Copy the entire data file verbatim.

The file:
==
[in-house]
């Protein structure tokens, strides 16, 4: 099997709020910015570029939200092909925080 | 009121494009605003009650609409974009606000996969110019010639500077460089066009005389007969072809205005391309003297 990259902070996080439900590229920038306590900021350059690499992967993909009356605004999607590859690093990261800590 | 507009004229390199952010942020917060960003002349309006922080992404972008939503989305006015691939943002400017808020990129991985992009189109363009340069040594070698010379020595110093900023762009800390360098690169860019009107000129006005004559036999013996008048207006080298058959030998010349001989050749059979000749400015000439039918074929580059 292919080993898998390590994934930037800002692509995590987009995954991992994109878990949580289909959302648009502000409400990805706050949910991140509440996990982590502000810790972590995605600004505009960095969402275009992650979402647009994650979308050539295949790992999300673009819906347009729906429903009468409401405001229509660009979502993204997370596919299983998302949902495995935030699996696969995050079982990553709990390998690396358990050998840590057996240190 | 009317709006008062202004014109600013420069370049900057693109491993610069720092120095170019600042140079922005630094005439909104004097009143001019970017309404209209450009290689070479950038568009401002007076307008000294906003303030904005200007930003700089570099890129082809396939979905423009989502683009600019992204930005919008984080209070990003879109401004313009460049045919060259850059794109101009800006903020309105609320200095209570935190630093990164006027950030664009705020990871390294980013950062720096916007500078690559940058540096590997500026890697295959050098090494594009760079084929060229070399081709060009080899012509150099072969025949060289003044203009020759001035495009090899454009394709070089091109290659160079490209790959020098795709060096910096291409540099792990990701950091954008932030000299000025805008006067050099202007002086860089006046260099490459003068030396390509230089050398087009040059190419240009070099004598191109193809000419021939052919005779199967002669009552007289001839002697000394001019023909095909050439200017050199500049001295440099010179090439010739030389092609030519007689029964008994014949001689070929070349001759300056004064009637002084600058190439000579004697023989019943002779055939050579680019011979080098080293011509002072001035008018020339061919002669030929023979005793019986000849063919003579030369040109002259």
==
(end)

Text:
[in-house]
């Protein structure tokens, strides 16, 4: 099997709020910015570029939200092909925080 | 009121494009605003009650609409974009606000996969110019010639500077460089066009005389007969072809205005391309003297 990259902070996080439900590229920038306590900021350059690499992967993909009356605004999607590859690093990261800590 | 507009004229390199952010942020917060960003002349309006922080992404972008939503989305006015691939943002400017808020990129991985992009189109363009340069040594070698010379020595110093900023762009800390360098690169860019009107000129006005004559036999013996008048207006080298058959030998010349001989050749059979000749400015000439039918074929580059 292919080993898998390590994934930037800002692509995590987009995954991992994109878990949580289909959302648009502000409400990805706050949910991140509440996990982590502000810790972590995605600004505009960095969402275009992650979402647009994650979308050539295949790992999300673009819906347009729906429903009468409401405001229509660009979502993204997370596919299983998302949902495995935030699996696969995050079982990553709990390998690396358990050998840590057996240190 | 009317709006008062202004014109600013420069370049900057693109491993610069720092120095170019600042140079922005630094005439909104004097009143001019970017309404209209450009290689070479950038568009401002007076307008000294906003303030904005200007930003700089570099890129082809396939979905423009989502683009600019992204930005919008984080209070990003879109401004313009460049045919060259850059794109101009800006903020309105609320200095209570935190630093990164006027950030664009705020990871390294980013950062720096916007500078690559940058540096590997500026890697295959050098090494594009760079084929060229070399081709060009080899012509150099072969025949060289003044203009020759001035495009090899454009394709070089091109290659160079490209790959020098795709060096910096291409540099792990990701950091954008932030000299000025805008006067050099202007002086860089006046260099490459003068030396390509230089050398087009040059190419240009070099004598191109193809000419021939052919005779199967002669009552007289001839002697000394001019023909095909050439200017050199500049001295440099010179090439010739030389092609030519007689029964008994014949001689070929070349001759300056004064009637002084600058190439000579004697023989019943002779055939050579680019011979080098080293011509002072001035008018020339061919002669030929023979005793019986000849063919003579030369040109002259």